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Mixed Emotions: Alcoholics' impairments in the recognition of specific emotional facial expressions.

journal contribution
posted on 2023-06-07, 18:11 authored by Julia M Townshend, Dora Duka
Facial expression recognition is a central feature of emotional and social behaviour and previous studies have found that alcoholics are impaired in this skill when presented with single emotions of differing intensities. The aim of this study was to explore biases in alcoholics' recognition of emotions when they were a mixture of two closely related emotions. The amygdala is intimately involved in encoding of emotions, especially those related to fear. In animals an increased number of withdrawals from alcohol leads to increased seizure sensitivity associated with facilitated transmission in the amygdala and related circuits. A further objective therefore was to explore the effect of previous alcohol detoxifications on the recognition of emotional facial expressions. Fourteen alcoholic inpatients were compared with 14 age and sex matched social drinking controls. They were asked to rate how much of each of six emotions (happiness, surprise, fear, sadness, disgust and anger) were present in morphed pictures portraying a mix of two of those emotions. The alcoholic group showed enhanced fear responses to all of the pictures compared to the controls and showed a different pattern of responding on anger and disgust. There were no differences between groups on decoding of sad, happy and surprised expressions. In addition the enhanced fear recognition found in the alcoholic group was related to the number of previous detoxifications. These results provide further evidence for impairment in facial expression recognition present in alcoholic patients. In addition, since the amygdala has been associated with the processing of facial expressions of emotion, particularly those of fear, the present data furthermore suggest that previous detoxifications may be related to changes within the amygdala.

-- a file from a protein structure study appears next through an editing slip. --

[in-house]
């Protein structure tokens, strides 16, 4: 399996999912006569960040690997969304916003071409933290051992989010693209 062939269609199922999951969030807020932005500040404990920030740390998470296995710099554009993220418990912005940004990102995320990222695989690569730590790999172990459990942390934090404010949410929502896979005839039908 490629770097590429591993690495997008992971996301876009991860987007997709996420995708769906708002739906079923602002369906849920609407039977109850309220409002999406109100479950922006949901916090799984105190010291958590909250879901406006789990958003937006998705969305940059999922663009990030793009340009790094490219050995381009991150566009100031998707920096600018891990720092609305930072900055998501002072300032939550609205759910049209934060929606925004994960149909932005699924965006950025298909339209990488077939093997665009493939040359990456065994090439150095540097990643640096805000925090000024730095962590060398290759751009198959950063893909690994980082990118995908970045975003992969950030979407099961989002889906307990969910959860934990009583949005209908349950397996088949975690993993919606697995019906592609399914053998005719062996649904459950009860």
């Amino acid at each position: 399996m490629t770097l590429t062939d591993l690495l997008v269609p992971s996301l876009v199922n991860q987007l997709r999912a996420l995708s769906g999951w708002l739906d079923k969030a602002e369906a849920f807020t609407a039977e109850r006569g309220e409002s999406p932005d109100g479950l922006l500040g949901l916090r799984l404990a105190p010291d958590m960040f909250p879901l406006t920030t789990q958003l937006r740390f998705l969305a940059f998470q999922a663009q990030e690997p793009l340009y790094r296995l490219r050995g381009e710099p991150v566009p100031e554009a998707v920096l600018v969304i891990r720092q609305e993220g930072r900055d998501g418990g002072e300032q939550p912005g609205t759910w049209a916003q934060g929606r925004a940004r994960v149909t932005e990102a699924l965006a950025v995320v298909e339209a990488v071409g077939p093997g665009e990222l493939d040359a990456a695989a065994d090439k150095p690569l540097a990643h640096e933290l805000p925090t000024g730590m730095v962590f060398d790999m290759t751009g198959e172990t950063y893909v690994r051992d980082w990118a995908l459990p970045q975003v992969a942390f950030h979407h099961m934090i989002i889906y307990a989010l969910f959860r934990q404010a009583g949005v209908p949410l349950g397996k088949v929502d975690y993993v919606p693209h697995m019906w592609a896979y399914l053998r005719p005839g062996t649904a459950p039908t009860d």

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  • Psychology Publications


Senior author: Townshend was Duka's research fellow.

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